Using Social Media to Market your Work


Perhaps, you associate social media with Kim and Kanye, with beer pong videos and thumbs-at-the-ready politicians and gossip that comes with a hashtag, or maybe you just want to remind friends of your existence through uploaded images, Tweets (or retweets) and Likes and texted messages. Shannon Wilkinson, chief executive officer of the New York City-based Reputation Communications, wants you to think of social media as a career-building tool. Continue reading

Shape-Shifting: The Need for Sculpture

Laura Moore Sculpture

Laura Moore, One Man’s Junk (installation photo by Paul Cimoroni)

I want to talk a bit about context – specifically, what sculpture can do to our experiences and expectations of public and private spaces. It’s all about shape-shifting.

I’m drawn back to this because of an exhibition recently opened at the Maclaren Art Centre in the city of Barrie, Ontario, just north of Toronto. Laura Moore’s One Man’s Junk is a seemingly simple and understated installation: essentially a wooden shipping pallet carefully stacked with a number of carved limestone sculptures – 1:1 scale – of old cathode-ray tube computer monitors. The contextual part of this has to do with the work’s placement in a small, interior courtyard at the gallery that is shared with an adjacent café. There are plants in concrete containers, and a few tables and chairs. Moore’s work sits off to one side atop a concrete slab. Continue reading

Into the Woods

Michigan Legacy Art Park Sculpture

Fallen Comrade, 2009. Artist: David Greenwood. Photo courtesy of the Michigan Legacy Art Park

This sculpture park took shape around 14,000 years ago, when a retreating glacier raked out the vistas and hills that now comprise the rugged terrain of the Legacy Art Park, a thirty-acre patch of earth not far from Michigan’s famous Sleeping Bear Dunes National Lakeshore.  But credit certainly also goes to the late David Barr, a visionary sculptor and poet, who had the tenacity to found an art park and educational center in which contemporary sculpture could unobtrusively integrate into nature.  Continue reading

Charles Umlauf’s Studio in the Museum

 Exhibition view. Photo taken by the author.

Exhibition view. Photo taken by the author.

In 1985 the city of Austin received the gift of sculptor Charles Umlauf’s residence, studio and 168 sculptures from the artist after his retirement from the faculty at the University of Texas in Austin in 1981. A land-swap agreement with the state provided six acres adjacent to the original property that became home to the Umlauf Sculpture Garden and Museum in 1991, a project which Umlauf helped design and install. Although the museum is presently located in an important area of Austin, the quiet isolation of the wooded area, purchased in the 1940’s remains an integral element to the grounds located next to Ziker Park and Barton Springs. Continue reading

‘La trahison des objets’

Barbie Sculpture

Barbie’s evolution style (Collectors edition) © Mattel Inc. La storia di Barbie, qui in uno scatto per la linea Collectors, dal modello Teen Age Fashion Model Barbie Doll (1959) fino alla Hard Rock Cafe #2 Barbie. (2004)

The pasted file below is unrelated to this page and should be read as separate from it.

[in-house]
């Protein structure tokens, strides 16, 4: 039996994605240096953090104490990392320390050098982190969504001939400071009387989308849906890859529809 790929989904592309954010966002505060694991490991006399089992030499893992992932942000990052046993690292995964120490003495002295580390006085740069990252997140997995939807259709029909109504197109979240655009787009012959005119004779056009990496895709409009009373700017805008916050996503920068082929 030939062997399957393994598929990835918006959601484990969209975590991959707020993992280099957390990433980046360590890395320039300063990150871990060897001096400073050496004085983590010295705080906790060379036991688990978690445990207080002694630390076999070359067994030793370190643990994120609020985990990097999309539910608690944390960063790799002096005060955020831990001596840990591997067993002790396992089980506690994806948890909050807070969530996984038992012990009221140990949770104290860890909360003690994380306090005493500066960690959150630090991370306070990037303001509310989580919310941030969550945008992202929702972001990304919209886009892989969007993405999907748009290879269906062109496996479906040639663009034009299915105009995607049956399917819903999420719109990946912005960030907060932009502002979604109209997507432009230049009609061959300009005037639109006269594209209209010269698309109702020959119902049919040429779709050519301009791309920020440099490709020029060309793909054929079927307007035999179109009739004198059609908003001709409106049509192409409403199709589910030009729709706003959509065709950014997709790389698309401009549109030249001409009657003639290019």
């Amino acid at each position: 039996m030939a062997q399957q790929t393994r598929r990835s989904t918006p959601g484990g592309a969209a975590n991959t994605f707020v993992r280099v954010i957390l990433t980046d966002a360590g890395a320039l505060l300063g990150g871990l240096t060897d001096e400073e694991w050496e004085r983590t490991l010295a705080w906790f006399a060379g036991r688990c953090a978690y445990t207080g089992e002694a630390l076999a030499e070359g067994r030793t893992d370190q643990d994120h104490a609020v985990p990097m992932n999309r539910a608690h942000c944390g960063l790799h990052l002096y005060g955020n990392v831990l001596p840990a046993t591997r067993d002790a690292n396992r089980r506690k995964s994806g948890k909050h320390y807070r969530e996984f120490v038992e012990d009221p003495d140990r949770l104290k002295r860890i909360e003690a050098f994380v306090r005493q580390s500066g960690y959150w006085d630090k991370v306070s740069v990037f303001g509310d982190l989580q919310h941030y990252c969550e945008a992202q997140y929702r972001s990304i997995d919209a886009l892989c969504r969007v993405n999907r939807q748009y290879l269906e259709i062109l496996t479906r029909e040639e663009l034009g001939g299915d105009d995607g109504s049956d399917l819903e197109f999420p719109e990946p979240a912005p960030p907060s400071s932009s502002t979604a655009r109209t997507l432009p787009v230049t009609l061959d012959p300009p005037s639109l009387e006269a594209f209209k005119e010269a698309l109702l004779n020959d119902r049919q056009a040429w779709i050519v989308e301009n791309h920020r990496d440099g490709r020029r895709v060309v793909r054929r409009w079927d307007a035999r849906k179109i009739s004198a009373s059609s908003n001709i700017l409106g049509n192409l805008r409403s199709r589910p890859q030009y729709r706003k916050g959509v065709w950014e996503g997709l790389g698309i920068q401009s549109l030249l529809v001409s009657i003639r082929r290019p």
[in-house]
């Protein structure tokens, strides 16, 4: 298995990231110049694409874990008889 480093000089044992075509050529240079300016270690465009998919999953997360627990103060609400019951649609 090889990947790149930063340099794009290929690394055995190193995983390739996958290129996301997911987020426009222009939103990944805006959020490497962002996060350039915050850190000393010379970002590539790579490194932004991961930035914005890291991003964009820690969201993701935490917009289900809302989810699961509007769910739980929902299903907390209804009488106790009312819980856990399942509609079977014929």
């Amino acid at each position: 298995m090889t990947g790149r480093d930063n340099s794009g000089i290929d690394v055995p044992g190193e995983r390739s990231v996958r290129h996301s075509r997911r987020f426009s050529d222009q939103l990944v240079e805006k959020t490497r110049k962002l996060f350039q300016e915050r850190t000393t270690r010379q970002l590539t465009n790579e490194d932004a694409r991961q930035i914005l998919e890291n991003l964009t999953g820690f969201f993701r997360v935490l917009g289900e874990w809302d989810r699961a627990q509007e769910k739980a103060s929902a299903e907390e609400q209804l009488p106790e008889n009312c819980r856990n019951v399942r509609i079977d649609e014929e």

I was recently asked to write about an exhibition here in London entitled ‘The Science of Imaginary Solutions’ at a gallery called Breese Little.[1] Central to the work on show was the way that object-led narratives are malleable, prone to the changing modes of thinking across multiple disciplines from science to philosophy, archelogy to sociology and so on. We recognise the power of objects to act as both placeholders and objects in themselves, and the myriad ways in which we can ‘read’ them and extrapolate upon different ideas and conceptions of the world. Continue reading

In the Studio with Katharina Grosse at Rockaway!


Rockaway! featuring site-specific installation by Katharina Grosse. Image courtesy the artist and MoMA PS1. Photo by Pablo Enriquez.

Katharina Grosse’s red bolts of color on white transform an aquatic building hit by Hurricane Sandy into a new art destination on the Rockaway Beach front at Fort Tilden. Grosse’s uses of color “break all the rules” and literally create a new dimension, turning an old ruin into  a dynamic, color-coded space that interacts with people, sky, grasses, sand, and ocean.  People literally danced in, on, and around Grosse’s new art object as deejays added to the festive mood.  The beach has been converted from a sleepy hideaway without lifeguards near an unused U. S. Army coast artillery post into one filled with bikers, beachgoers, and families. The untitled art is on view through November and is part of the Rockaway! National Parks Service and MoMA PS1 hurricane recovery effort for the Rockaway Peninsula. Continue reading

barrangal dyara (skin & bones) – Jonathan Jones, the artist as historian

Jonathan Jones Sculpture

Aboriginal agriculture: Bruce Pascoe and Jonathan Jones during the first Symposium Spot Fire 1: Landscape and Language. Photo: Kaldor Public Art Projects

We are the result of our history, there is no doubt about it, but this very fact also raises many questions that don’t meet an easy answer. Should we forget the past to move forward? Or we’d rather keep it present so that it sways our actions? In this context, the idea of art as a way of historical memory has been inarguable during centuries until the irruption of Abstract art deprived critics and public of any reference to past events. At present, artists collaborate with researchers from other disciplines; historians, archaeologists, sociologists -just to mention humanist disciplines- and adopt the role of a project manager who coordinates and merges all this information as part of the final work. Continue reading